Course Hero. "Macbeth Study Guide." Course Hero. 10 Aug. 2016. Web. 25 Apr. 2018. <https://www.coursehero.com/lit/Macbeth/>.
Course Hero. (2016, August 10). Macbeth Study Guide. In Course Hero. Retrieved April 25, 2018, from https://www.coursehero.com/lit/Macbeth/
(Course Hero, 2016)
Course Hero. "Macbeth Study Guide." August 10, 2016. Accessed April 25, 2018. https://www.coursehero.com/lit/Macbeth/.
Course Hero, "Macbeth Study Guide," August 10, 2016, accessed April 25, 2018, https://www.coursehero.com/lit/Macbeth/.
As the servants prepare a banquet to honor the king, Macbeth debates with himself and shores up his courage to kill Duncan. However, he begins to have second thoughts and goes as far as telling his wife they will "proceed no further," citing the honors Duncan has granted him. She responds by questioning his courage and his manhood and asks why he told her about the witches if he didn't want to become king. She assures him their plan will succeed if Macbeth does what he is supposed to do. She explains the details, saying she will get Duncan's guards drunk and Macbeth will stab Duncan in his sleep. Convinced at last, Macbeth praises his wife's nerve. He is ready.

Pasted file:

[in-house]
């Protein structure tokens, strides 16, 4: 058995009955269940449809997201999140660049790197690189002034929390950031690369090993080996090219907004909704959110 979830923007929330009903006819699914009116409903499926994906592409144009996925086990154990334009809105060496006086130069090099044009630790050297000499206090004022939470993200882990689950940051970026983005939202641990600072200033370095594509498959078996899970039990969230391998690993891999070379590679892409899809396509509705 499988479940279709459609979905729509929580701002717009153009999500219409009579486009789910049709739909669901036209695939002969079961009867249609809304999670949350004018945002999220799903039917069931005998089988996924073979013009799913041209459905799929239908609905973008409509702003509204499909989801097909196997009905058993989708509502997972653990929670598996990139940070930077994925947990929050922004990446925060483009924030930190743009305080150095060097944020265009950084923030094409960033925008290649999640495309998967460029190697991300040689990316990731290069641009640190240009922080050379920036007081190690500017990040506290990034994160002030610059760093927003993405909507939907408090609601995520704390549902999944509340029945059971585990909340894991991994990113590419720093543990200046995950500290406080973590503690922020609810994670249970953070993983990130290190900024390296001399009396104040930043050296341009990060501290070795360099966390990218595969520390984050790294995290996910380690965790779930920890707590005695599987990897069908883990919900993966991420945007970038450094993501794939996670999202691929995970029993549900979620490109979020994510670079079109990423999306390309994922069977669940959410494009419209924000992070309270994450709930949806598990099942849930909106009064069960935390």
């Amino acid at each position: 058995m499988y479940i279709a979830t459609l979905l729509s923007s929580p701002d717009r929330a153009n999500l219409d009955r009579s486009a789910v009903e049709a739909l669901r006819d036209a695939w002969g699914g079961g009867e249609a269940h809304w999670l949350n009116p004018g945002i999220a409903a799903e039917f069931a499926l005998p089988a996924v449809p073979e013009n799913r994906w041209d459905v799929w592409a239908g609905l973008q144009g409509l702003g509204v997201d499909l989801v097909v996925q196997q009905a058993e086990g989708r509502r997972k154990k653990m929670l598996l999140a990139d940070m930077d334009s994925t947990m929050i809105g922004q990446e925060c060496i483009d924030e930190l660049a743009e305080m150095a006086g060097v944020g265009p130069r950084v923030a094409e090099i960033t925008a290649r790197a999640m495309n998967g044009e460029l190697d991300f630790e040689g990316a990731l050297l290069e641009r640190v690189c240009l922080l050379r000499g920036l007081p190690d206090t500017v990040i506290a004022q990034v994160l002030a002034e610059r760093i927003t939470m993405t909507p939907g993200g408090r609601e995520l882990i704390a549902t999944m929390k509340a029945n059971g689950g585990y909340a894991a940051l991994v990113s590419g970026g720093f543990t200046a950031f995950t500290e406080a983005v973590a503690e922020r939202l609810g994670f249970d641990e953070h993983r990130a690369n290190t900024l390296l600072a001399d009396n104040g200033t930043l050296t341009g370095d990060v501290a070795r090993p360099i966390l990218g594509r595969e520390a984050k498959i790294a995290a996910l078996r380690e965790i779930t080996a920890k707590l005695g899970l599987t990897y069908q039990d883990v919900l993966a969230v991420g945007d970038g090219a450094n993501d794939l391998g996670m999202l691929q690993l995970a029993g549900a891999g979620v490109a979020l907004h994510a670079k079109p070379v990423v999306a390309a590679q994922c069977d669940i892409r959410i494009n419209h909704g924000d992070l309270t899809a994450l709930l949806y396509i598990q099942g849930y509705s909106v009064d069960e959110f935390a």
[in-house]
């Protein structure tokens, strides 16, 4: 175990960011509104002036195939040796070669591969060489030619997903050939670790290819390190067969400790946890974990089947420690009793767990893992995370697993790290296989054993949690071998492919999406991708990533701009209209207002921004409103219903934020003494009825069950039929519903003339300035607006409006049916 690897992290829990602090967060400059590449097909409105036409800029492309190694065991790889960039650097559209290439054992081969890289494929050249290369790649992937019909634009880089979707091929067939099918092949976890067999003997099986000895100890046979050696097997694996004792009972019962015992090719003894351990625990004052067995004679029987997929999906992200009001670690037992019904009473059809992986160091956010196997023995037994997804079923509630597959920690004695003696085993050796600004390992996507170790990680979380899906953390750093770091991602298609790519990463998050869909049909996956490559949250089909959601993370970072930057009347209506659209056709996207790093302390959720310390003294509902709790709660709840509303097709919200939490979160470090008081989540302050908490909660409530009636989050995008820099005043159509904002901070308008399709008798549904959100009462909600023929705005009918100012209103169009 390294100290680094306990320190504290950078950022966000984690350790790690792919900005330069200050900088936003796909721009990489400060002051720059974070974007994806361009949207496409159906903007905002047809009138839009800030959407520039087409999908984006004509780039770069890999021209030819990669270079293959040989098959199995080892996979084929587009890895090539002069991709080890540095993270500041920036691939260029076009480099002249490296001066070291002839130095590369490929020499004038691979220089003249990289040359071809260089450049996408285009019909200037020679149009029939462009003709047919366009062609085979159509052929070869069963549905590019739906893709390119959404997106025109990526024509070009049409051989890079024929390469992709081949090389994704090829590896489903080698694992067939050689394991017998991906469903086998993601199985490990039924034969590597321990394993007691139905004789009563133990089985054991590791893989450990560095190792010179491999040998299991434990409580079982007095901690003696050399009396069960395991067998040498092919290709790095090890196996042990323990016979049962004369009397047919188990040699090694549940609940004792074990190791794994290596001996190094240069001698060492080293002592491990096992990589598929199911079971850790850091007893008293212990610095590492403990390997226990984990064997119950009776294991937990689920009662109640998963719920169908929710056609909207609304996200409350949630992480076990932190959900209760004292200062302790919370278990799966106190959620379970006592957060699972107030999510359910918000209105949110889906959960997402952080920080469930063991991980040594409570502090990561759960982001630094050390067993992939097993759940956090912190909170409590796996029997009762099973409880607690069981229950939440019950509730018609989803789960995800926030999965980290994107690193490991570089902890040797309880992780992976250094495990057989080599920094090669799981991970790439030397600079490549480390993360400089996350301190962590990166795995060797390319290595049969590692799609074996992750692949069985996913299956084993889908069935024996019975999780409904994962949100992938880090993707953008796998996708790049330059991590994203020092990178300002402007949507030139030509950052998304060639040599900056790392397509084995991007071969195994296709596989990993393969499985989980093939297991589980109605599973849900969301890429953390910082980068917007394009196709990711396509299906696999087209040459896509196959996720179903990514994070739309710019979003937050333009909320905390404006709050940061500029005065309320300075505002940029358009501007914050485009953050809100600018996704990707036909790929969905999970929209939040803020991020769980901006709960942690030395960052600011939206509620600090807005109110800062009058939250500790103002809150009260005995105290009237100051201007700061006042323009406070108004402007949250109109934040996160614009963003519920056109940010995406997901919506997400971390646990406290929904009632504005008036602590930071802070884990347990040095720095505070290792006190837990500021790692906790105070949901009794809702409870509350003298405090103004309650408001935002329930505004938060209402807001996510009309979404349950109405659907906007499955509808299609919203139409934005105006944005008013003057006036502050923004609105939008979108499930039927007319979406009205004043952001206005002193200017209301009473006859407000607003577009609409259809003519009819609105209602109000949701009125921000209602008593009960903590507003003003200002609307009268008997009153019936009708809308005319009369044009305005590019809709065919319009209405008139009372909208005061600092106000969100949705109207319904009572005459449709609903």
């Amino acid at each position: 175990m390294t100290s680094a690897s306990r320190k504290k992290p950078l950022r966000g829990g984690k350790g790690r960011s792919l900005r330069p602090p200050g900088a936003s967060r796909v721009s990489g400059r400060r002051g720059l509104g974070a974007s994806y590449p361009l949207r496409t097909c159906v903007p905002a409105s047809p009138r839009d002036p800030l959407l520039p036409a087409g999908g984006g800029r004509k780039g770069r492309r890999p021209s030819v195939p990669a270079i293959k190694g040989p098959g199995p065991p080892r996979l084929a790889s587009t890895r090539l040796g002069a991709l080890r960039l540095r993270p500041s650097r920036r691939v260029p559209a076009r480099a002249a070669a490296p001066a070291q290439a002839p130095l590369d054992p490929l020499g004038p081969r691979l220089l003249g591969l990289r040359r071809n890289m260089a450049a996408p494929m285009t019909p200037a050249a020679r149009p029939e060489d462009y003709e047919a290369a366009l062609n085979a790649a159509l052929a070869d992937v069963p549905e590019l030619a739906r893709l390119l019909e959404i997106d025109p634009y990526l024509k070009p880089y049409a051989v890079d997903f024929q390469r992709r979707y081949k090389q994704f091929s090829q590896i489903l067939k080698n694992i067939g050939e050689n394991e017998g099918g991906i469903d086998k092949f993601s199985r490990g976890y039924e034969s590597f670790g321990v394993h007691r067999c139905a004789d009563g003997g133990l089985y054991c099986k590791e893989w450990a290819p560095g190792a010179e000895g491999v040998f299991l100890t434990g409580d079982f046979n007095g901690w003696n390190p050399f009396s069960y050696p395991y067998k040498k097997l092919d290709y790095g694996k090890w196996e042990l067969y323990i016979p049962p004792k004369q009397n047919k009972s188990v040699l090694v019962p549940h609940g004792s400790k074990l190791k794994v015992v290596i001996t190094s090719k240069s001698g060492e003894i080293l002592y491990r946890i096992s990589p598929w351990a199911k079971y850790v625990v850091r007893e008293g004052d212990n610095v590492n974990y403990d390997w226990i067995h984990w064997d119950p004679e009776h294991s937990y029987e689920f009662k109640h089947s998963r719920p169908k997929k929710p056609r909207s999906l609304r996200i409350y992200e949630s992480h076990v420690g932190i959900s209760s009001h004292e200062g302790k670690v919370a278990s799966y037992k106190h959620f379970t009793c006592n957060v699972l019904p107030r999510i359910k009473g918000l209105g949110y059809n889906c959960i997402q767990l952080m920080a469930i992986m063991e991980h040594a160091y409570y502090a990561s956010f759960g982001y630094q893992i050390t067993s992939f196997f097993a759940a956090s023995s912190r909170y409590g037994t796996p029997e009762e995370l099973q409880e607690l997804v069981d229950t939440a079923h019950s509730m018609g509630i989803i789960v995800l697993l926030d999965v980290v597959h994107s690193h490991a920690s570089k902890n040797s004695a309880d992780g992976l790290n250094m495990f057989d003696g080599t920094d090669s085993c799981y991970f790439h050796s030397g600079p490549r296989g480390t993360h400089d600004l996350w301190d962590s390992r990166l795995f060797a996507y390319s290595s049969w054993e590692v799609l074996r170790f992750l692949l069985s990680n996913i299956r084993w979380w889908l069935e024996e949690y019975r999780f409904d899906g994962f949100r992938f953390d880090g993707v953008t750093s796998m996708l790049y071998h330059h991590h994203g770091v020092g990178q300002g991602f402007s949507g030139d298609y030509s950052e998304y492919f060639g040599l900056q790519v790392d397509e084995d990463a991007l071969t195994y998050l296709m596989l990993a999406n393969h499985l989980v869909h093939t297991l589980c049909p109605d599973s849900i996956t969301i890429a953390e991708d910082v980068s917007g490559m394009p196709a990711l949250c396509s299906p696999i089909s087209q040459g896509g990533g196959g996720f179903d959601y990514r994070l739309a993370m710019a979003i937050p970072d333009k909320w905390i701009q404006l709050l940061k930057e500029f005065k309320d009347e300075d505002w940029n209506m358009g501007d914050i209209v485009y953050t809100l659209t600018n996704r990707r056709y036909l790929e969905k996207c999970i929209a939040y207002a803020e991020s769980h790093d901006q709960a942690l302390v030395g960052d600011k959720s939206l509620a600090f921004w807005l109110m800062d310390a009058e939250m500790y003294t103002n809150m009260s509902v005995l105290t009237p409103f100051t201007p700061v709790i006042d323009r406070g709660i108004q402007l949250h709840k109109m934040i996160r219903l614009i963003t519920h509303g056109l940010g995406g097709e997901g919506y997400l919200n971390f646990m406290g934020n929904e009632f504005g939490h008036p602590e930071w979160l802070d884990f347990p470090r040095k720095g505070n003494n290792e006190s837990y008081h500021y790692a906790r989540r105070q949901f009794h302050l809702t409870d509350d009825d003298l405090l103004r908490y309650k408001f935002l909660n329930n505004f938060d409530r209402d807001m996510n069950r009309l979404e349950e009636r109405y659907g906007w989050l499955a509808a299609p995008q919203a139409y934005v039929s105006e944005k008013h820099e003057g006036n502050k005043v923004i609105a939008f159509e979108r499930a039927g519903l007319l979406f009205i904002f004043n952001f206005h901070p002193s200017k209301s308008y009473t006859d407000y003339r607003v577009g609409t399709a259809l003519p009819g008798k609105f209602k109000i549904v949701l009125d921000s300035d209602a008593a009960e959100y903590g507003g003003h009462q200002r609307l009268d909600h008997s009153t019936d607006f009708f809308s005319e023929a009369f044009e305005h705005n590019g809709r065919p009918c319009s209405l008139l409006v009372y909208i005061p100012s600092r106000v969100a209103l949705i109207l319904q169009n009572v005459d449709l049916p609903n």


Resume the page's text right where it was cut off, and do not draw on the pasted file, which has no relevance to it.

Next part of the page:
Macbeth's soliloquy at the start of the scene reveals him as a deeply divided character. He is aware of the ethical duties of host and subject, and yet he is ready to violate those principles; he is fearful of the uncontrollable consequences of murder, and yet he is eager to reap murder's benefits. The exchange between Macbeth and his wife presents her as the architect of the assassination plot and Macbeth as divided—sometimes a coconspirator, other times a skeptic. Macbeth attempts to dissuade Lady Macbeth by reminding her how well Duncan has treated him. She pushes the plan forward here, circling back to her doubts about Macbeth's manhood and saying that he owes more loyalty to her than to the king. She illustrates this point by saying she would rather kill her own child than break the oath that Macbeth has made to go through with this plot, another rejection of the nurturing feminine ideal. Macbeth remarks that his wife's personality is a better inheritance for sons than daughters. She has him wound up again to commit "this terrible feat."